Around the world, Environmental, Social and Governance (ESG) investing has seen rapid growth over recent years. In the US, however, demand from institutional investors for ESG or climate-integrated investment strategies has lagged that of its European and Asian counterparts – but it is growing quickly. US ESG fund flows reached $10.4 billion for in the second quarter of 2020, which on a year-to-date basis nearly matched the full-year 2019 sustainable fund net flows of $21.4 billion.1
The US Department of Labor’s recently proposed rule, entitled Financial Factors in Selecting Plan Investments, sought to clarify obligations related to the consideration of ESG factors by fiduciaries responsible for retirement plans. As investors continue to evaluate these obligations, this article provides a framework for assessing ESG performance as it tracks the returns of four prominent US ESG index strategies versus the benchmark – using the extreme market volatility caused by the COVID-19 pandemic as a unique test of the strategies’ performance.
Performance of Four Equity ESG Indices
ESG can play a key role in identifying potential business and financial risks, which in turn, can impact a company’s share price. There is also strong empirical evidence that ESG considerations have contributed to long-term sustainable returns.2
Over the first half of 2020, ESG integrated index strategies have been a source of added value vis-à-vis the broad market, as measured by the S&P 500 Index. We determined this by analyzing the performance of four US equity ESG indices, created by four different index providers (in order to remove any construction bias). As summarized in Figure 1, the four ESG index strategies provided consistent outperformance relative to the market cap index, year-to-date, for 1 year, 3 years, 5 years and since inception of the Bloomberg SASB US Large Cap Select index (in March 2014).3
While many ESG indices represent a departure from the traditional market-capitalization weighting scheme, they are generally designed to reflect broad risk and return characteristics while targeting an improved ESG profile. This “index-awareness” is demonstrated in the performance journeys displayed in Figure 2, and Figure 3 provides the rolling 1-year excess return of these strategies versus the S&P 500. Despite some divergent return patterns near the beginning of 2020, all four ESG indices demonstrated incremental increases in excess return over the first half of 2020.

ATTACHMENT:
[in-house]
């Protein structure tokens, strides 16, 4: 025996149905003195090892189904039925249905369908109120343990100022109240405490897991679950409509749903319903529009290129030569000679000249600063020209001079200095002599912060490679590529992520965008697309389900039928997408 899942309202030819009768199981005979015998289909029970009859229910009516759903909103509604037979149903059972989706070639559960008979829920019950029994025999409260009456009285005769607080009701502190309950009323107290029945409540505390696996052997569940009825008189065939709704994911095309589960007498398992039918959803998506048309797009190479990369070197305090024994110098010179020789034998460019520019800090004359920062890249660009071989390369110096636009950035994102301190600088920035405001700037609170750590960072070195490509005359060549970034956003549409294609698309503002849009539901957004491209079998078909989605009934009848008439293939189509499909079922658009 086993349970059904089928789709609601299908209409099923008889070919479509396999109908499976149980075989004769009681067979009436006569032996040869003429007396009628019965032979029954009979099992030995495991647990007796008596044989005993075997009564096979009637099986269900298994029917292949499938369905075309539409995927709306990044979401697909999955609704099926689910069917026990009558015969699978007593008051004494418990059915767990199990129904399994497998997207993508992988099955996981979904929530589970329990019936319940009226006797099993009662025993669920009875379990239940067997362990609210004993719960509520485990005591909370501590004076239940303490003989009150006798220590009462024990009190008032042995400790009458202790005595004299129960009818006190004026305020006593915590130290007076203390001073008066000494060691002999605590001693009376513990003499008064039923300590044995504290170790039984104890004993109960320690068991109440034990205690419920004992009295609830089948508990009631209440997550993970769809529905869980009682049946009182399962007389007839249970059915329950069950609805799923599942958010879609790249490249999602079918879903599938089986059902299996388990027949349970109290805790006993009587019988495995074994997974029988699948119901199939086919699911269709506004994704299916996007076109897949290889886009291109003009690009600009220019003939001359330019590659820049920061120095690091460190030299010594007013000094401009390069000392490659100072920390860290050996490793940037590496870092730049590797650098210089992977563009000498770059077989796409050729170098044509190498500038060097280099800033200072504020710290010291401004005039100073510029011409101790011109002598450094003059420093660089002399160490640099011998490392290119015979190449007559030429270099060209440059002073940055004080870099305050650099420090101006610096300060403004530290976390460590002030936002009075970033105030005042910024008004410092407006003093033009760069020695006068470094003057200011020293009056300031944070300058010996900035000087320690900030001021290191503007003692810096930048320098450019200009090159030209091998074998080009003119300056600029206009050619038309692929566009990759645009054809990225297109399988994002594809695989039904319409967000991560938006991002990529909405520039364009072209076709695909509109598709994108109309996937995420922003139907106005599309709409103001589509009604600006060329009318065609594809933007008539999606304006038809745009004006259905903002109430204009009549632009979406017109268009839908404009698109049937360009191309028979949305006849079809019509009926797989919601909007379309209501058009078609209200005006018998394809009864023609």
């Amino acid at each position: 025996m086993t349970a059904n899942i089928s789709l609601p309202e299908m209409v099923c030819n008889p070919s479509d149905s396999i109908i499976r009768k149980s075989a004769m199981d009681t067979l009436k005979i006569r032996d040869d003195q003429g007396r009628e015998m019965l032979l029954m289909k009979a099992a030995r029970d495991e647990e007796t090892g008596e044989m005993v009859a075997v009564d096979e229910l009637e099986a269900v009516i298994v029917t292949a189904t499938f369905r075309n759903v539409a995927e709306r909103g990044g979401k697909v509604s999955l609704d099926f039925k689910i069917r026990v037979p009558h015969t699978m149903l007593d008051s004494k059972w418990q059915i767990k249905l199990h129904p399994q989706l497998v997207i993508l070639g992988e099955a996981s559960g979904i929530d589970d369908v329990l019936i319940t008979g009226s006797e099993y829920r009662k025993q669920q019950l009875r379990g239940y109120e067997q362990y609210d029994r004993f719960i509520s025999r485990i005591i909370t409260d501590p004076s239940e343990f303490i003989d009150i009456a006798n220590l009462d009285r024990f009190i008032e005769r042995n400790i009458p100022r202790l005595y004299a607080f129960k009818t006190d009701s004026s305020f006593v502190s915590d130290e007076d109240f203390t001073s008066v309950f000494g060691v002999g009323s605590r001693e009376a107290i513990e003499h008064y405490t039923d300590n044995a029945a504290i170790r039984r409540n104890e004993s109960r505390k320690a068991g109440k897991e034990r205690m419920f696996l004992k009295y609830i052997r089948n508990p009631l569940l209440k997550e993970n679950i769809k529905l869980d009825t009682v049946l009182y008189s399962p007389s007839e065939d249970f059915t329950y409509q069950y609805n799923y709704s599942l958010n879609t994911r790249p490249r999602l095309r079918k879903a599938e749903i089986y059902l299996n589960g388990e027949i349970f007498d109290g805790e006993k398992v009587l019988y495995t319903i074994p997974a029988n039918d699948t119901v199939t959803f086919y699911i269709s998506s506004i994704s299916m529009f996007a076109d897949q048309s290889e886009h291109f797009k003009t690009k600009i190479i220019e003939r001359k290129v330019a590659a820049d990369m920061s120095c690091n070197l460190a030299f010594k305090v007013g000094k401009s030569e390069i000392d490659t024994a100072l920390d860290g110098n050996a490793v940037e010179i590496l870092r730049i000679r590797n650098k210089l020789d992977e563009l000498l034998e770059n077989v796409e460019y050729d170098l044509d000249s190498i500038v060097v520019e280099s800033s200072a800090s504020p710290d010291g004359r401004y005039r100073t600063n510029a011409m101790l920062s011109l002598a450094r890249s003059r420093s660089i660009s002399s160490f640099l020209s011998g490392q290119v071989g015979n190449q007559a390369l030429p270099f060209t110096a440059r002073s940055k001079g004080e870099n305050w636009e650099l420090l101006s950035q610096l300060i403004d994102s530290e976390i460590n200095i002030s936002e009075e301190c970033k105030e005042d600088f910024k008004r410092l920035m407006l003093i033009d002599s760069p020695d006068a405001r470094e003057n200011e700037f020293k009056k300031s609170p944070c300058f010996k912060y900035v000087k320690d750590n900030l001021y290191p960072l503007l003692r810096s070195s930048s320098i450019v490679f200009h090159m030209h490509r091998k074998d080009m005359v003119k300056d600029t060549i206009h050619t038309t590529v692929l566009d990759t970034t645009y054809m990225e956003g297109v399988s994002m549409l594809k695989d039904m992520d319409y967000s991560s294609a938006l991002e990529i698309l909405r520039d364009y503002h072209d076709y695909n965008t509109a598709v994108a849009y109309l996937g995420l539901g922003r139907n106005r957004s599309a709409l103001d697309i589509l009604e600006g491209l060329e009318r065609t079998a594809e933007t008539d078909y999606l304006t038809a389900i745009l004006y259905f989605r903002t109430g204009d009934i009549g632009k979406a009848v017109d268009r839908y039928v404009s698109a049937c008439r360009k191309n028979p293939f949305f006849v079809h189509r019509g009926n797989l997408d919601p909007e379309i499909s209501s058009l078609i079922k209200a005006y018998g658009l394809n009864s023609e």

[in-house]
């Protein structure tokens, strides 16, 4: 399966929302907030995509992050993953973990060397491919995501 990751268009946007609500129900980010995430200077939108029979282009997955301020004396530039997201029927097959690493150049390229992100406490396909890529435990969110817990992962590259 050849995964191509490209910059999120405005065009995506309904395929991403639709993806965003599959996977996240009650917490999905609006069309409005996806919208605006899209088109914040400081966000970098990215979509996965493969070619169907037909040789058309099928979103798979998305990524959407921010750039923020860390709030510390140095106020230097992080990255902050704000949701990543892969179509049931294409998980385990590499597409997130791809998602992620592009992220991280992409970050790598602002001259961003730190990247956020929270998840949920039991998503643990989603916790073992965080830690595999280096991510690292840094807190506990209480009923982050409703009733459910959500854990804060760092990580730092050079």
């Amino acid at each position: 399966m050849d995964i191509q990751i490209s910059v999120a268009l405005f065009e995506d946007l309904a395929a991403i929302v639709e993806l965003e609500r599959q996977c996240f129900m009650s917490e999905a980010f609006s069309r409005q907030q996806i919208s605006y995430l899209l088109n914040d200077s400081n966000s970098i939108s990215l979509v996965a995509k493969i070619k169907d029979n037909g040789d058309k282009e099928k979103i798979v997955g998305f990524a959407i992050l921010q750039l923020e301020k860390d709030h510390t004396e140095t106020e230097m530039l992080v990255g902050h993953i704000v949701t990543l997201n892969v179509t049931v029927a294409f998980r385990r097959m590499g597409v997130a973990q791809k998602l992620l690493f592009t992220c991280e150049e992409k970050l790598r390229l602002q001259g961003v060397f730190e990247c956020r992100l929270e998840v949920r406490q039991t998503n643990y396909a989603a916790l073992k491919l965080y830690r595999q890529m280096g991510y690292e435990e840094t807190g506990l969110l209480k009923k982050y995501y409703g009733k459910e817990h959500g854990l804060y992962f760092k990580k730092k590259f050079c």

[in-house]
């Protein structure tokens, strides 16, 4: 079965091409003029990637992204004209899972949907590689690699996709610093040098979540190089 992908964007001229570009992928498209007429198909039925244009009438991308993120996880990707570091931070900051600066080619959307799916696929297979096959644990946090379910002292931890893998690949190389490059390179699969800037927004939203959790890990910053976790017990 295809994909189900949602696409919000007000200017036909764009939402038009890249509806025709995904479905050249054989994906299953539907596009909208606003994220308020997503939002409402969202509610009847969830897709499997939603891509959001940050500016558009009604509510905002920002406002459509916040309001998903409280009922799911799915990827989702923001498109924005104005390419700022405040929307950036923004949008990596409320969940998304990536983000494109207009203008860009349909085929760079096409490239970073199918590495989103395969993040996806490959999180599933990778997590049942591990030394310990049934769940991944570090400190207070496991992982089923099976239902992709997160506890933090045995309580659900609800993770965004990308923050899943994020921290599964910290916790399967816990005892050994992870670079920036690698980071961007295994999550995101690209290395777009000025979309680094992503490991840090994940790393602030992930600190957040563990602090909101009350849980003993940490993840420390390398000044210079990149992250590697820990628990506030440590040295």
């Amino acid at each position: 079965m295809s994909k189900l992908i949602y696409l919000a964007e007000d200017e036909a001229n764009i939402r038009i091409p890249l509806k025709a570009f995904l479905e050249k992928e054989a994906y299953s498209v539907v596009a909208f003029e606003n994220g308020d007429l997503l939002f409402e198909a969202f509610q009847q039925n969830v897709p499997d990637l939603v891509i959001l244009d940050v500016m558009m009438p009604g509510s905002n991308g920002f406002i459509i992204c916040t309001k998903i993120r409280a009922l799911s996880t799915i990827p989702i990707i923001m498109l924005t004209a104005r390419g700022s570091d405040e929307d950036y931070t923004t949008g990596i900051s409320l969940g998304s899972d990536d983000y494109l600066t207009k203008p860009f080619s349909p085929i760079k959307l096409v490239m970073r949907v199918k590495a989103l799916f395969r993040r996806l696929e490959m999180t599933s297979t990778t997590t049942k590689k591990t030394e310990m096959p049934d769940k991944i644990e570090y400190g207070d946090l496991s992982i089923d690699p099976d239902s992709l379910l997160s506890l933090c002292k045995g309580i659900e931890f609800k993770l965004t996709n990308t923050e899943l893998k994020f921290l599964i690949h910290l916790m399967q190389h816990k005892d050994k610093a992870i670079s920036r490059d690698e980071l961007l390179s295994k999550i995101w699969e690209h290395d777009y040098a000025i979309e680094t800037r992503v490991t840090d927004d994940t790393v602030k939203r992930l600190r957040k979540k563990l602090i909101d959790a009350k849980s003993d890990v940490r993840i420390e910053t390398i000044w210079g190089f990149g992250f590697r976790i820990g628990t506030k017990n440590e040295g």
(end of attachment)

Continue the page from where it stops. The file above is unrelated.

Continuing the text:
Portfolio construction explains some of the performance differences among ESG index strategies shown in Figure 3. For example, the FTSE4Good index takes on more active risk relative to the other index strategies, suggesting that it should outperform other ESG strategies during time periods when, collectively, ESG does well. Note that this level of active risk may not be appropriate for all investors. The Appendix summarizes the portfolio construction approaches taken by the four ESG index strategies.
Although the magnitude of the outperformance varies among the different ESG index providers, it’s important to note that each has beaten the benchmark over time and has done so consistently, regardless of ESG methodology or ESG data provider. And while past performance is not an indicator of future results, we believe that the performance demonstrated by US ESG Indices since their inception is worthy of consideration.
Drivers of ESG Outperformance
So what are the drivers of the year-to-date outperformance of the four US ESG indices, and are they the same across the different permutations of ESG index strategies? To understand performance drivers over the first half of 2020, we decomposed active returns and identified three common themes.
We performed a sector attribution for the ESG indices relative to the S&P 500 Index, for one year as of June 30, 2020. For all four of the indices, Information Technology was the sector that contributed most to outperformance. Depending on the specific index construction approach, Industrials, Financials and Consumer Discretionary all contributed to outperformance. Interestingly, the Energy sector underweight that is a common theme in ESG index strategies was not found to be a large driver of added value.